Before the early 2010s, scientists were conflicted on the question of Homo sapiens interbreeding with Neanderthals, but since then, multiple studies have shown the incredible overlap between Neanderthal and human DNA - enough that approximately 1%-4% of modern human DNA traces directly back to Neanderthal ancestry.
Neanderthals coexisted with modern humans for tens of thousands of years, and the two groups certainly met. Evidence shows that Homo sapiens not only procreated with Neanderthals - they also slew and ate them.
It's not surprising that prehistoric humans mated with Neanderthals since prehistoric people were notoriously promiscuous. But while science proves humans mated with Neanderthals, the evidence still leaves some questions open. When did they begin to interbreed? Was it consensual? And were there human-Neanderthal relationships?
- Photo: Service communication du Conseil général des Alpes de Haute-Provence / Wikimedia Commons / CC BY-SA 3.0
Homo Sapiens Outnumbered Neanderthals
Why did Neanderthals go extinct while Homo sapiens flourished? Part of the answer has to do with the small size of the Neanderthal population. Between 38,000 and 70,000 years ago, the Neanderthal population in Europe was small, perhaps as few as 1,500 female Neanderthals of reproductive age. In the twilight of the Neanderthal era, they were simply outnumbered by Homo sapiens.
Researcher Adrian Briggs explains, "Because there never really were millions of them, they probably were more susceptible to some event that made them go extinct, which to me, suspiciously coincides with the emergence of modern humans."
- Photo: Daniela Hitzemann (left photograph), Stefan Scheer (right photograph) / Wikimedia Commons / CC BY-SA 4.0
Neanderthals And Homo Sapiens Weren't That Different
While Neanderthals and Homo sapiens diverged evolutionarily around 500,000 years ago, the two groups weren't that different. Homo sapiens edged out the Neanderthal slightly in height, while the Neanderthal boasted bigger and stronger bones. Neanderthals had larger brow ridges and bigger noses.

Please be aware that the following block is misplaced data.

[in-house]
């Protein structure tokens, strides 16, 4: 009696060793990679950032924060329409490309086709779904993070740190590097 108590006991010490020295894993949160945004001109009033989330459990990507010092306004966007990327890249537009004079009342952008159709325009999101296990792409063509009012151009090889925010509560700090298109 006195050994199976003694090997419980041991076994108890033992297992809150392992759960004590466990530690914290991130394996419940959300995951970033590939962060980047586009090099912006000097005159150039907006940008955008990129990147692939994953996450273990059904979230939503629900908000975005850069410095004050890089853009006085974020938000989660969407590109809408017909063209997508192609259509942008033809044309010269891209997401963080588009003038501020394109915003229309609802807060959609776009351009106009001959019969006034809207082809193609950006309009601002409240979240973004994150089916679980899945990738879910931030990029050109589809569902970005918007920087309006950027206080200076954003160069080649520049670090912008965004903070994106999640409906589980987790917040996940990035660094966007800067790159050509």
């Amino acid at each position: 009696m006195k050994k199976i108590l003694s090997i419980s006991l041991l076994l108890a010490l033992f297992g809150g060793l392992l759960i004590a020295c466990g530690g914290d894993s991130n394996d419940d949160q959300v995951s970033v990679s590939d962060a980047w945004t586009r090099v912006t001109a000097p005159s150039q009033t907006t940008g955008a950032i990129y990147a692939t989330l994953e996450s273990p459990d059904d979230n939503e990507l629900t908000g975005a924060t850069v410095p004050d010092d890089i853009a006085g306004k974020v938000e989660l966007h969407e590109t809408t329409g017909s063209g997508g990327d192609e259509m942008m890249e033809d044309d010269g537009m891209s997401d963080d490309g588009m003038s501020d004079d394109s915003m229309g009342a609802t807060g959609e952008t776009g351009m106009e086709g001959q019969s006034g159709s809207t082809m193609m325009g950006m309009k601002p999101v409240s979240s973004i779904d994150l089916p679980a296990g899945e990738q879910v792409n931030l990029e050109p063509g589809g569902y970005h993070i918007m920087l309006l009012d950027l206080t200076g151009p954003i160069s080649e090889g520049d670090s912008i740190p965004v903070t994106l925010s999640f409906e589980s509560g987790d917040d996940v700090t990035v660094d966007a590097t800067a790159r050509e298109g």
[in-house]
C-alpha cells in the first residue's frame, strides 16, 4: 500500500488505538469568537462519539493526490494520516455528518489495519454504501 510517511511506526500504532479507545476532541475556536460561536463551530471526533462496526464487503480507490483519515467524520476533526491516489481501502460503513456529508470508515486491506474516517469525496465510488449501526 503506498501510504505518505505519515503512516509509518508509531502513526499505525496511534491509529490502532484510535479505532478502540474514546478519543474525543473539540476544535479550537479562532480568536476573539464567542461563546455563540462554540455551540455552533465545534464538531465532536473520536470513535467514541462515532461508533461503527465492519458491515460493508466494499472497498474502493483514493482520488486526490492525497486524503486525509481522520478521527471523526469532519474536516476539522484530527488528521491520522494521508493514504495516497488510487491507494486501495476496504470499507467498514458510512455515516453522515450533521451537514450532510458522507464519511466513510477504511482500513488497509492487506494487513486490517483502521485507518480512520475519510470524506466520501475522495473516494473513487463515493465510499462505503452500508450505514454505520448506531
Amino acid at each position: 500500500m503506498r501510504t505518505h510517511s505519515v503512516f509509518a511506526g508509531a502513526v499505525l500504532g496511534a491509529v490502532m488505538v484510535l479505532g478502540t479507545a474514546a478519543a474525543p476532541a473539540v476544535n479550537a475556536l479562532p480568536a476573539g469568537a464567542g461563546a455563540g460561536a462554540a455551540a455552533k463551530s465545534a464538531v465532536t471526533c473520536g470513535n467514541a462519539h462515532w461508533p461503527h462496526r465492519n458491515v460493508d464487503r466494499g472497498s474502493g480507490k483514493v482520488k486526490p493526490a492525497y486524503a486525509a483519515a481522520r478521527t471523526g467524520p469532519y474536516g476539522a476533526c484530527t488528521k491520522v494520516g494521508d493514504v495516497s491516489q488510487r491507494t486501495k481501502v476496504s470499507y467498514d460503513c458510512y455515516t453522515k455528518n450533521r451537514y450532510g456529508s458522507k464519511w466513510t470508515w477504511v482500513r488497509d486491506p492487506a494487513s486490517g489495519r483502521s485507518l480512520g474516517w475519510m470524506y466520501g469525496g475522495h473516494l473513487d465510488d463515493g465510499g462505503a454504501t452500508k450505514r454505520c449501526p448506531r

Another similarity anthropologists commonly refer to is the genitalia. Neanderthal penises probably looked a lot like human ones. Anthropologist John Hawks explains that most primates have "horny papillae" or spines on their penises, but both humans and Neanderthals were missing the genes for these spines.
- Photo: Xavier-ROSSI/Gamma-Rapho / Getty Images
Homo Sapiens Likely Interbred With Other Early Hominid Species
Neanderthals weren't the only hominids that Homo sapiens interbred with. New research shows that Homo sapiens also mated with Homo erectus and Homo habilis, as well as with Denisovans, who populated much of Asia. Modern people from Oceania and East Asia still carry fragments of Denisovan DNA.
Dr. Michael Hammer says, "We think there were probably thousands of interbreeding events. It happened relatively extensively and regularly." Although prehistoric Homo sapiens interbred with other hominid species, Homo sapiens outlived their competition.
- Photo: State Office for Heritage Management and Archaeology Saxony-Anhalt / State Museum of Prehistory Halle / Wikimedia Commons / CC BY 3.0
There Are Still Questions As To Whether Or Not Neanderthals And Homo Sapiens Co-Existed
Some scholars question the recent studies showing Neanderthal-human interbreeding. In a 2012 study, researchers precisely dated Neanderthal bones from southern Spain, discovering they predated the arrival of Homo sapiens in the area by as much as 10,000 years. However, it's possible Homo sapiens arrived in the area sooner than previously known.
Others argue that the genetic similarities trace back to a common ancestor rather than coming from interbreeding. Yet with modern humans showing up to 4% Neanderthal DNA, and the lack of Neanderthal DNA in Africans, interbreeding remains the current scientific consensus.